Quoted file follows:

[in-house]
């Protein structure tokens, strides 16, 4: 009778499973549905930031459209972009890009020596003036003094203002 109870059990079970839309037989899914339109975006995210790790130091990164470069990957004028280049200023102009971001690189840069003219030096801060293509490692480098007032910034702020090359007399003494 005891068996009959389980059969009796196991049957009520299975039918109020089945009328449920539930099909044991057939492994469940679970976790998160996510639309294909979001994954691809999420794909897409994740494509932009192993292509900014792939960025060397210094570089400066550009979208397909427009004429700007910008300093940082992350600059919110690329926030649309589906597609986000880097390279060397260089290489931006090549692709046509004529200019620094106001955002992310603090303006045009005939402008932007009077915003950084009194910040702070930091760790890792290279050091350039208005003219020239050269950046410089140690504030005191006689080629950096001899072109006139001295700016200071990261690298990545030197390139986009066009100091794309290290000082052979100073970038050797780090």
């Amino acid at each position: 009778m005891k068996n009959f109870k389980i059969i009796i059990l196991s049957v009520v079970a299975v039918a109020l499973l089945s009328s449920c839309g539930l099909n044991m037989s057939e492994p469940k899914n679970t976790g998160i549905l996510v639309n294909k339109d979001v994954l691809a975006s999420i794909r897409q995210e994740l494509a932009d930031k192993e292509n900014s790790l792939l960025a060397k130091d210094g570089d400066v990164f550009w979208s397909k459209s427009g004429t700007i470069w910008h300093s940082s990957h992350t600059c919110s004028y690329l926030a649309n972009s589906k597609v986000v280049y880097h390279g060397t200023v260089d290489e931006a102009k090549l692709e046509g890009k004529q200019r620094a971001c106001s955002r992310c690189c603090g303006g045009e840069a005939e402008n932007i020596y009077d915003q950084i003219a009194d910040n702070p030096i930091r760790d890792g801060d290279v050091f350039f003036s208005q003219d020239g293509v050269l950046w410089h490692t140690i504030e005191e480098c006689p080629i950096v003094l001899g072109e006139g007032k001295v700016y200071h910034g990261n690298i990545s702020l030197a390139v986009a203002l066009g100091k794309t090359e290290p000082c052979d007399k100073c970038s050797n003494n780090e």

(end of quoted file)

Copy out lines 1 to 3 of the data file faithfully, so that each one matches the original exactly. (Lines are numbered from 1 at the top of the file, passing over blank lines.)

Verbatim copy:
[in-house]
């Protein structure tokens, strides 16, 4: 009778499973549905930031459209972009890009020596003036003094203002 109870059990079970839309037989899914339109975006995210790790130091990164470069990957004028280049200023102009971001690189840069003219030096801060293509490692480098007032910034702020090359007399003494 005891068996009959389980059969009796196991049957009520299975039918109020089945009328449920539930099909044991057939492994469940679970976790998160996510639309294909979001994954691809999420794909897409994740494509932009192993292509900014792939960025060397210094570089400066550009979208397909427009004429700007910008300093940082992350600059919110690329926030649309589906597609986000880097390279060397260089290489931006090549692709046509004529200019620094106001955002992310603090303006045009005939402008932007009077915003950084009194910040702070930091760790890792290279050091350039208005003219020239050269950046410089140690504030005191006689080629950096001899072109006139001295700016200071990261690298990545030197390139986009066009100091794309290290000082052979100073970038050797780090």
């Amino acid at each position: 009778m005891k068996n009959f109870k389980i059969i009796i059990l196991s049957v009520v079970a299975v039918a109020l499973l089945s009328s449920c839309g539930l099909n044991m037989s057939e492994p469940k899914n679970t976790g998160i549905l996510v639309n294909k339109d979001v994954l691809a975006s999420i794909r897409q995210e994740l494509a932009d930031k192993e292509n900014s790790l792939l960025a060397k130091d210094g570089d400066v990164f550009w979208s397909k459209s427009g004429t700007i470069w910008h300093s940082s990957h992350t600059c919110s004028y690329l926030a649309n972009s589906k597609v986000v280049y880097h390279g060397t200023v260089d290489e931006a102009k090549l692709e046509g890009k004529q200019r620094a971001c106001s955002r992310c690189c603090g303006g045009e840069a005939e402008n932007i020596y009077d915003q950084i003219a009194d910040n702070p030096i930091r760790d890792g801060d290279v050091f350039f003036s208005q003219d020239g293509v050269l950046w410089h490692t140690i504030e005191e480098c006689p080629i950096v003094l001899g072109e006139g007032k001295v700016y200071h910034g990261n690298i990545s702020l030197a390139v986009a203002l066009g100091k794309t090359e290290p000082c052979d007399k100073c970038s050797n003494n780090e």